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MAC confirms delays to cross-strait investment protection pact talks

TAIPEI -- Negotiations between Taiwan and China on an investment protection agreement have been postponed due to differences over crucial details, Taiwan's Mainland Affairs Council (MAC) said yesterday.

The eighth round of institutionalized talks between Taiwan and China will not be held in June as scheduled because the two sides have not yet hammered out the details of how to implement the investment protection pact, the council said.

The council declined to reveal the thorny issues that have caused the deadlock, but there have been reports that they have to do with Taiwan's request for more comprehensive safety protections for its businesspeople and an international arbitration mechanism to handle disputes.

Enforcement of the investment agreement would require an amendment to China's domestic laws, which could take some time for both sides to “digest,” Premier Sean Chen said Wednesday.

Although both sides have agreed to establish a 24-hour notification system in case of arrests of Taiwanese investors in China, according to China's criminal procedure law, exemptions do exist when the crime is deemed to be related to national security or terrorist acts.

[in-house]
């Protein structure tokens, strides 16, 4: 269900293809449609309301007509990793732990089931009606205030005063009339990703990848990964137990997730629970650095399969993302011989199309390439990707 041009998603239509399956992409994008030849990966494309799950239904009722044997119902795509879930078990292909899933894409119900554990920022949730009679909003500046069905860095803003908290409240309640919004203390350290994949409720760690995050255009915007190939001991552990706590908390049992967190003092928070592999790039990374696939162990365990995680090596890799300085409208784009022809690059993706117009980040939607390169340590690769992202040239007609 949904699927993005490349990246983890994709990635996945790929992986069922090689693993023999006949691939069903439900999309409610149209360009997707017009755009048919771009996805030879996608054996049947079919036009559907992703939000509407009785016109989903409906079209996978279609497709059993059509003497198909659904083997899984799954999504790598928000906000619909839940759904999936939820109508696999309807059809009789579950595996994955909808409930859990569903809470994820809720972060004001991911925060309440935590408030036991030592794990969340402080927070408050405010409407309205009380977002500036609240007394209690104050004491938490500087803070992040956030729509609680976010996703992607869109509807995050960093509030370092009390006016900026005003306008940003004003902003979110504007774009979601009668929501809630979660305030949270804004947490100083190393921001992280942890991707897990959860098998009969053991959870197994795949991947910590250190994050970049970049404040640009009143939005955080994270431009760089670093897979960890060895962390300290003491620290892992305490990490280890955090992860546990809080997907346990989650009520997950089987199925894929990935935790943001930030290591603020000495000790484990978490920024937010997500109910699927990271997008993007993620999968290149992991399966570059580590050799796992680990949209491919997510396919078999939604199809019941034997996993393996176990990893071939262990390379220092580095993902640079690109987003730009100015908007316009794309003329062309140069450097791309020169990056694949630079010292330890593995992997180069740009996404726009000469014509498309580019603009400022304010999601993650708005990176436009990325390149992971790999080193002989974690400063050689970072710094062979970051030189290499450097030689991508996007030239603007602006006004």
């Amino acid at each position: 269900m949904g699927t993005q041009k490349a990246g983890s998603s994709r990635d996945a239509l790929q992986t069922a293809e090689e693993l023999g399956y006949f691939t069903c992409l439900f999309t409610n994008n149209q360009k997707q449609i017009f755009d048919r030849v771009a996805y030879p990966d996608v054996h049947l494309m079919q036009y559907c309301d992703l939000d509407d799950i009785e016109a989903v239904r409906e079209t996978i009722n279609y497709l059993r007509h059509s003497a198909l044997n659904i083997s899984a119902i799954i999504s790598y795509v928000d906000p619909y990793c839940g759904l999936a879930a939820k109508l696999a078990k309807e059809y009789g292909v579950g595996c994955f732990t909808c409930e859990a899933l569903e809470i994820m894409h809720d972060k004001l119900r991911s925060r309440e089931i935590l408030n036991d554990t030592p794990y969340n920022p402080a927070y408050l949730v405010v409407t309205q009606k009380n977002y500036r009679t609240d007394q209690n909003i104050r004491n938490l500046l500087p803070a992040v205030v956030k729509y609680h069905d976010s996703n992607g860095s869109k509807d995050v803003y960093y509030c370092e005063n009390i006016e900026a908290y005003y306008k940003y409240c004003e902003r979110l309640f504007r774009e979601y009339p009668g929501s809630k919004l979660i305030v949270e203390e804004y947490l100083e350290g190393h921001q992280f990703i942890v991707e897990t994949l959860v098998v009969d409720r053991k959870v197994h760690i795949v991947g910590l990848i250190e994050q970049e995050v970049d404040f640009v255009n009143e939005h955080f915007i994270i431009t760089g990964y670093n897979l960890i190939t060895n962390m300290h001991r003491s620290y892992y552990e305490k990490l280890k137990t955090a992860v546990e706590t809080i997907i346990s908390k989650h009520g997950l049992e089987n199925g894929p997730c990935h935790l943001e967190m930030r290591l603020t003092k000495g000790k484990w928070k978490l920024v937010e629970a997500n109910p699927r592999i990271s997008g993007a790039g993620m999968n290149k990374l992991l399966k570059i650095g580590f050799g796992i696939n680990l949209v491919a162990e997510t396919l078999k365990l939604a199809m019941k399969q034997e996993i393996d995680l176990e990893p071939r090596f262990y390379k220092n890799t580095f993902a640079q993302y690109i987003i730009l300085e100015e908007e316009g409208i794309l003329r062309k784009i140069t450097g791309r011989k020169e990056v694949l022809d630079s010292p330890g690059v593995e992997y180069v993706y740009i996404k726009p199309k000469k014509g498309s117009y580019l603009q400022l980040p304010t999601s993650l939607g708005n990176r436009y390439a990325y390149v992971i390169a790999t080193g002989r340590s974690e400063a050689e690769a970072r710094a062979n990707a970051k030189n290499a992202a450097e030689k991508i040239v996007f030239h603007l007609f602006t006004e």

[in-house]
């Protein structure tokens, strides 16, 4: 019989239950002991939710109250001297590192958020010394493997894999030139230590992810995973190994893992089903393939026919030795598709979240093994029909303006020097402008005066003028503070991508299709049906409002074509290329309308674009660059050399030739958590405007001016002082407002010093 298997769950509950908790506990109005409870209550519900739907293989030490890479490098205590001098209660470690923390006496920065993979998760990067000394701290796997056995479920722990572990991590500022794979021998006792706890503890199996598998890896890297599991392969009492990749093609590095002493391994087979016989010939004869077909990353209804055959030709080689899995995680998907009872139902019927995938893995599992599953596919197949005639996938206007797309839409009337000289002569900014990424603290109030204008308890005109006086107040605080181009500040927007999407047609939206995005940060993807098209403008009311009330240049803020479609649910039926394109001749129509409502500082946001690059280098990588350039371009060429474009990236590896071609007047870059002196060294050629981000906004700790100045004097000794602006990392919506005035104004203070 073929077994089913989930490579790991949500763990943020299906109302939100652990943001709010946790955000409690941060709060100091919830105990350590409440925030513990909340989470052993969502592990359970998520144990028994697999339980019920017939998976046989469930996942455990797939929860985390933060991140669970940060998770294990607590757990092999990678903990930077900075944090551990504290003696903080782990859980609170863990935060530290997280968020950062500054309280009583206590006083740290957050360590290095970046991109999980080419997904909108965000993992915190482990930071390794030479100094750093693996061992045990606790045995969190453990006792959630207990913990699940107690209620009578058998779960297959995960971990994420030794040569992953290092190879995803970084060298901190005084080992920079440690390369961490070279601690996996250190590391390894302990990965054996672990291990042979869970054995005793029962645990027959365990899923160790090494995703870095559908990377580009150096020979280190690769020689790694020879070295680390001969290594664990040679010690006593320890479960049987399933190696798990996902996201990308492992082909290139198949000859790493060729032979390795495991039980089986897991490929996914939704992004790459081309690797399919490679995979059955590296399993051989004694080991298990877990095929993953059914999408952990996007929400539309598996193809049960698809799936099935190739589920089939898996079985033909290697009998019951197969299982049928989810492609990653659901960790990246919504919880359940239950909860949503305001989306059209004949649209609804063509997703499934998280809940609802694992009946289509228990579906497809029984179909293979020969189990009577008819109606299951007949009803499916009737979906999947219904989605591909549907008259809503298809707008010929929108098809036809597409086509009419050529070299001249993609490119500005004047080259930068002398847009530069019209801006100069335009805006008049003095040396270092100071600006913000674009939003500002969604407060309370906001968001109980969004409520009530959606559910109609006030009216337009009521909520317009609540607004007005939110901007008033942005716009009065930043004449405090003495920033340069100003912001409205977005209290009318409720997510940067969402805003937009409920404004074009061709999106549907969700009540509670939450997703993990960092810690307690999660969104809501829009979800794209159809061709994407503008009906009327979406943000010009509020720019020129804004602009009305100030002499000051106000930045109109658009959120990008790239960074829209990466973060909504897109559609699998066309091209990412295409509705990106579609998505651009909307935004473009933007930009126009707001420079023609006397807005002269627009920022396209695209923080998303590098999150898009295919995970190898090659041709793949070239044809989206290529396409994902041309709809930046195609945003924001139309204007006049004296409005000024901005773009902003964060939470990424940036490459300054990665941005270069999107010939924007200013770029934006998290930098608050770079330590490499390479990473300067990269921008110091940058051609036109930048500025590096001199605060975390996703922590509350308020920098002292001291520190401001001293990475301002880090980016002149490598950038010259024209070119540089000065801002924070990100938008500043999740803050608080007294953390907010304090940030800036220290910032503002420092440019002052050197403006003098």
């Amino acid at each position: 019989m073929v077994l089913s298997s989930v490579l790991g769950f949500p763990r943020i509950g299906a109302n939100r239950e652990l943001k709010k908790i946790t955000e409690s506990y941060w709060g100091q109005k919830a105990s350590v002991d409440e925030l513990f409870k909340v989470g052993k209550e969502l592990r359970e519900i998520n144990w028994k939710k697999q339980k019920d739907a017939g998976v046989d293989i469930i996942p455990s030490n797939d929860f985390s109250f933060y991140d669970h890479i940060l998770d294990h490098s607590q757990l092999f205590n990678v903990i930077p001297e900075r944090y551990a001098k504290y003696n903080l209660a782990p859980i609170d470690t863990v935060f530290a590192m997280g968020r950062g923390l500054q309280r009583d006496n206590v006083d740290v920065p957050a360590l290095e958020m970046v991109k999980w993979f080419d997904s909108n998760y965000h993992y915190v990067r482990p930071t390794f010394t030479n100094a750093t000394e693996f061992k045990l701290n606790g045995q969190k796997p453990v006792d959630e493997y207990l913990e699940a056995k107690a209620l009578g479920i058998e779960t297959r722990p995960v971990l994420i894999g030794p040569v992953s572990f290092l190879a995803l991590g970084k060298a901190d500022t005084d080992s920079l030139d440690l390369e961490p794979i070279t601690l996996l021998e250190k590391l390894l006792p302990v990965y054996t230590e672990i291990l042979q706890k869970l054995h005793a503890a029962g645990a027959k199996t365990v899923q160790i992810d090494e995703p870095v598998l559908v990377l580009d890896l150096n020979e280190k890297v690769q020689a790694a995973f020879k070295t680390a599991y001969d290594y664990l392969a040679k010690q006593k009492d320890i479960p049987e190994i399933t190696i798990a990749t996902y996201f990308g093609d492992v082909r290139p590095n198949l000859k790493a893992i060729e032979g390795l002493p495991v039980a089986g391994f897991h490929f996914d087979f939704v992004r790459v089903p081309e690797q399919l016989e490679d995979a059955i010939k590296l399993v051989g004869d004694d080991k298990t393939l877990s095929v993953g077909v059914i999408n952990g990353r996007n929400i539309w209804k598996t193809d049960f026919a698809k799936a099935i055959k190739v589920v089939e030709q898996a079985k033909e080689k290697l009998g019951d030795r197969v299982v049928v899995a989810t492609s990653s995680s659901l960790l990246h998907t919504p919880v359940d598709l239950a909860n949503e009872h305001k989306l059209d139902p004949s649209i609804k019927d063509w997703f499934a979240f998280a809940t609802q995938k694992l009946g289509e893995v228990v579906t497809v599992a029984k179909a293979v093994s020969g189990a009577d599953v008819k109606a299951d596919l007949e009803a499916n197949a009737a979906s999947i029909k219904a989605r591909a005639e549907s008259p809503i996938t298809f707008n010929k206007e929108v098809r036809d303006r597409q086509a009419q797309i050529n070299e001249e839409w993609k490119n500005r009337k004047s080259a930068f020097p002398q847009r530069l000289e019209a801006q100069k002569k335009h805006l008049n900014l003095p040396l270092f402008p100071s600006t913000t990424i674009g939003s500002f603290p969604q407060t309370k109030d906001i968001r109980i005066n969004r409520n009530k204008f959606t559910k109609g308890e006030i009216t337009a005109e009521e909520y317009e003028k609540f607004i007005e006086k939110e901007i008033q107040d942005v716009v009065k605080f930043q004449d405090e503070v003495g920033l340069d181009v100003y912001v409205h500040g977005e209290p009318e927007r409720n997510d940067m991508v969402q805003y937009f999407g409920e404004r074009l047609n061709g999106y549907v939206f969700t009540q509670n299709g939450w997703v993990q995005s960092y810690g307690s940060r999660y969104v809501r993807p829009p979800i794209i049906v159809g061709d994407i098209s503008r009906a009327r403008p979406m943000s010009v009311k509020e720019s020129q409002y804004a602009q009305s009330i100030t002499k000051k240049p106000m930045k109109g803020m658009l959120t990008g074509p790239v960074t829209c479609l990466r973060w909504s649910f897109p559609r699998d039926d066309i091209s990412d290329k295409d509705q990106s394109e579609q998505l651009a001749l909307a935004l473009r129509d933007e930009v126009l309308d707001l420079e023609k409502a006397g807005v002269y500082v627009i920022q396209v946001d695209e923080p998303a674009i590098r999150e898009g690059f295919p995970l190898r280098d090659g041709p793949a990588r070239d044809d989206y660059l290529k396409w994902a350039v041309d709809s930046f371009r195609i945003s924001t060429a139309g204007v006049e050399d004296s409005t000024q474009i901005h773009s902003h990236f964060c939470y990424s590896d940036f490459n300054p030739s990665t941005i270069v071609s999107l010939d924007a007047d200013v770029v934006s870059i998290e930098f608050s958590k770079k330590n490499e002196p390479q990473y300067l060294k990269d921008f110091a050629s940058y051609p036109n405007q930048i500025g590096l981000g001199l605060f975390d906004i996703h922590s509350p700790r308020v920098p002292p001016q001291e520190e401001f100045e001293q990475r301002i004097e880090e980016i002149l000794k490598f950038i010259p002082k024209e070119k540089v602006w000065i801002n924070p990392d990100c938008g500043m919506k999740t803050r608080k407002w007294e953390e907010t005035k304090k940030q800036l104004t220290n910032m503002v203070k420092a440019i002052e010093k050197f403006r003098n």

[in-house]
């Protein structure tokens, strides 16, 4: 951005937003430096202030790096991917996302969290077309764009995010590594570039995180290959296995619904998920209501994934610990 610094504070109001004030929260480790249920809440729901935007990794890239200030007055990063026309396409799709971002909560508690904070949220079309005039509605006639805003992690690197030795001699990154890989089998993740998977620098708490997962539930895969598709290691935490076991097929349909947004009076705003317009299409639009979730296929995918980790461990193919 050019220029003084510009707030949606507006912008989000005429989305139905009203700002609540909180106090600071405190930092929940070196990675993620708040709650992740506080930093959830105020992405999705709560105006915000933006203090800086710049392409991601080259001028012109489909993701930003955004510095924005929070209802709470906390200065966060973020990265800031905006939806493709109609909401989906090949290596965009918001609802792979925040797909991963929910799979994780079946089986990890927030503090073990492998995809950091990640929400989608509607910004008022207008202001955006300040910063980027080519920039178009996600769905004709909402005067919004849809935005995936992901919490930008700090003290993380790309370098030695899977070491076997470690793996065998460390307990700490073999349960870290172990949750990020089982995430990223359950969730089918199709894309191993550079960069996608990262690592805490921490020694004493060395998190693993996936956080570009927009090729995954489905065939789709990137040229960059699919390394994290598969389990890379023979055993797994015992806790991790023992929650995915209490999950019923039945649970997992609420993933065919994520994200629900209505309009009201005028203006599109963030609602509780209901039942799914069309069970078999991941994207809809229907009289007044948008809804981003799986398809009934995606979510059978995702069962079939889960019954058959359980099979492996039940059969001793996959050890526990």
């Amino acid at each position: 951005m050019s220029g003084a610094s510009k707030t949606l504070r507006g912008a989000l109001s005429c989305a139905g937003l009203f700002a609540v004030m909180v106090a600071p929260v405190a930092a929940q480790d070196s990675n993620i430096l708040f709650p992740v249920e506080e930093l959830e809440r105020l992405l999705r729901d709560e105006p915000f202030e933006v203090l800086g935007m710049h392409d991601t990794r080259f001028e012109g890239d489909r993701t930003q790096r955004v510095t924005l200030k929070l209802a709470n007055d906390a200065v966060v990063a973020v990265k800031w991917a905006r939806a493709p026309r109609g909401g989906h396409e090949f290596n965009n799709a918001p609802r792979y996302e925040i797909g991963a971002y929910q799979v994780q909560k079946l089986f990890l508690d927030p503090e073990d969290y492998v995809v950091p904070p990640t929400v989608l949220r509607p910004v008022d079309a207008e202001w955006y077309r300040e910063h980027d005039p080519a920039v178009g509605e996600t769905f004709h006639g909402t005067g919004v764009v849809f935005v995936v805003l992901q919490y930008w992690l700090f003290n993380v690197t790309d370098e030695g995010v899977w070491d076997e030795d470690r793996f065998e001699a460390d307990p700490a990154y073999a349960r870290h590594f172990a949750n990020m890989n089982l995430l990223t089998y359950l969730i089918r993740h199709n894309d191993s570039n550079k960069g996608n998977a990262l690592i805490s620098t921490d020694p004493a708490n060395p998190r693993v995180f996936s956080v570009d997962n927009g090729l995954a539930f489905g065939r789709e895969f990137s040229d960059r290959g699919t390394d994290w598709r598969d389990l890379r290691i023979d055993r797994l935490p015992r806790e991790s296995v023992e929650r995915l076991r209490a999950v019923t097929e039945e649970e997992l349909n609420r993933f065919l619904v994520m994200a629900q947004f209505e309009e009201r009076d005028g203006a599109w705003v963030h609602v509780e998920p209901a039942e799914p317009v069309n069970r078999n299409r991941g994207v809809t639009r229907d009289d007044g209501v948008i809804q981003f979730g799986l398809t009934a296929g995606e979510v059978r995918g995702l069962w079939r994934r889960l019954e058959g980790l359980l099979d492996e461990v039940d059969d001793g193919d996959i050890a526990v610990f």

In addition, Taiwan's push for an international arbitration mechanism could hit a snag because China fears such a mechanism would tacitly acknowledge Taiwan's sovereignty.

However, deputy head of the MAC Liu Te-shun said the two sides will try to hold the next meeting as soon as possible because there is some common ground.

“The meeting will not be postponed indefinitely,” Liu said.

He also said the council is not considering decoupling the investment agreement and a customs cooperation pact to speed up the negotiations.

The council announced last week that Taiwan and China were in the final stages of negotiating the customs pact, which is expected to expedite customs clearance in trade between the two sides.

The negotiations are scheduled to be led by Taiwan's Straits Exchange Foundation Chairman Chiang Pin-kung and Chen Yunlin, president of the Beijing-based Association for Relations Across the Taiwan Straits.

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